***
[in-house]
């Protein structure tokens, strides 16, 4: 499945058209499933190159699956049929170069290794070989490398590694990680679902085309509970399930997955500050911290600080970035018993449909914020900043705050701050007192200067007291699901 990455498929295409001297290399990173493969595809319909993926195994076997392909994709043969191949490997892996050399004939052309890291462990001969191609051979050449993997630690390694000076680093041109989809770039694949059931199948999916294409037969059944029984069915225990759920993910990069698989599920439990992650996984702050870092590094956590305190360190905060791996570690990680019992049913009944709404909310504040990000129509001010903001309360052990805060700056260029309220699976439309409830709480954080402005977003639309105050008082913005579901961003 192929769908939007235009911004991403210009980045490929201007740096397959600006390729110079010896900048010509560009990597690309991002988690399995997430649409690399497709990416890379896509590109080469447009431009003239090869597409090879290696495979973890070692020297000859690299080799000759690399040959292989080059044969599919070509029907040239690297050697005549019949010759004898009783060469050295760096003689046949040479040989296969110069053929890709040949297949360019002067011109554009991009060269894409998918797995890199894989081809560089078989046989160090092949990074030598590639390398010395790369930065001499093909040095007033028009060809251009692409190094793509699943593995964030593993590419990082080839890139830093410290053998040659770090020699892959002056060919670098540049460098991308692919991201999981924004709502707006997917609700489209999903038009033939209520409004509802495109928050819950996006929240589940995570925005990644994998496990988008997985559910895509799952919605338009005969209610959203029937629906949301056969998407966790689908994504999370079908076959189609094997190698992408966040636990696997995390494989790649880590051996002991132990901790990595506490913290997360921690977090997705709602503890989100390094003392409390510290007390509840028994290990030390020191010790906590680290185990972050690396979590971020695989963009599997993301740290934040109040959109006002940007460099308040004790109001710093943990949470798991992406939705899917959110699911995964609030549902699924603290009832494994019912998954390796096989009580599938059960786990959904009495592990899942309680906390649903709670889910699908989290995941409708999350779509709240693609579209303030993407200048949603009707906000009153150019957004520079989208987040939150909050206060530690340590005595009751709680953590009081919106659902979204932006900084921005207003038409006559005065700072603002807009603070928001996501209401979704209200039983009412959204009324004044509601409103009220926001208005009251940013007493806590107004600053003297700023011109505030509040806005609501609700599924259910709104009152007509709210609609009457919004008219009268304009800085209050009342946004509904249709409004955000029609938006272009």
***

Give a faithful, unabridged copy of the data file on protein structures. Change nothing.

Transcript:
[in-house]
């Protein structure tokens, strides 16, 4: 499945058209499933190159699956049929170069290794070989490398590694990680679902085309509970399930997955500050911290600080970035018993449909914020900043705050701050007192200067007291699901 990455498929295409001297290399990173493969595809319909993926195994076997392909994709043969191949490997892996050399004939052309890291462990001969191609051979050449993997630690390694000076680093041109989809770039694949059931199948999916294409037969059944029984069915225990759920993910990069698989599920439990992650996984702050870092590094956590305190360190905060791996570690990680019992049913009944709404909310504040990000129509001010903001309360052990805060700056260029309220699976439309409830709480954080402005977003639309105050008082913005579901961003 192929769908939007235009911004991403210009980045490929201007740096397959600006390729110079010896900048010509560009990597690309991002988690399995997430649409690399497709990416890379896509590109080469447009431009003239090869597409090879290696495979973890070692020297000859690299080799000759690399040959292989080059044969599919070509029907040239690297050697005549019949010759004898009783060469050295760096003689046949040479040989296969110069053929890709040949297949360019002067011109554009991009060269894409998918797995890199894989081809560089078989046989160090092949990074030598590639390398010395790369930065001499093909040095007033028009060809251009692409190094793509699943593995964030593993590419990082080839890139830093410290053998040659770090020699892959002056060919670098540049460098991308692919991201999981924004709502707006997917609700489209999903038009033939209520409004509802495109928050819950996006929240589940995570925005990644994998496990988008997985559910895509799952919605338009005969209610959203029937629906949301056969998407966790689908994504999370079908076959189609094997190698992408966040636990696997995390494989790649880590051996002991132990901790990595506490913290997360921690977090997705709602503890989100390094003392409390510290007390509840028994290990030390020191010790906590680290185990972050690396979590971020695989963009599997993301740290934040109040959109006002940007460099308040004790109001710093943990949470798991992406939705899917959110699911995964609030549902699924603290009832494994019912998954390796096989009580599938059960786990959904009495592990899942309680906390649903709670889910699908989290995941409708999350779509709240693609579209303030993407200048949603009707906000009153150019957004520079989208987040939150909050206060530690340590005595009751709680953590009081919106659902979204932006900084921005207003038409006559005065700072603002807009603070928001996501209401979704209200039983009412959204009324004044509601409103009220926001208005009251940013007493806590107004600053003297700023011109505030509040806005609501609700599924259910709104009152007509709210609609009457919004008219009268304009800085209050009342946004509904249709409004955000029609938006272009």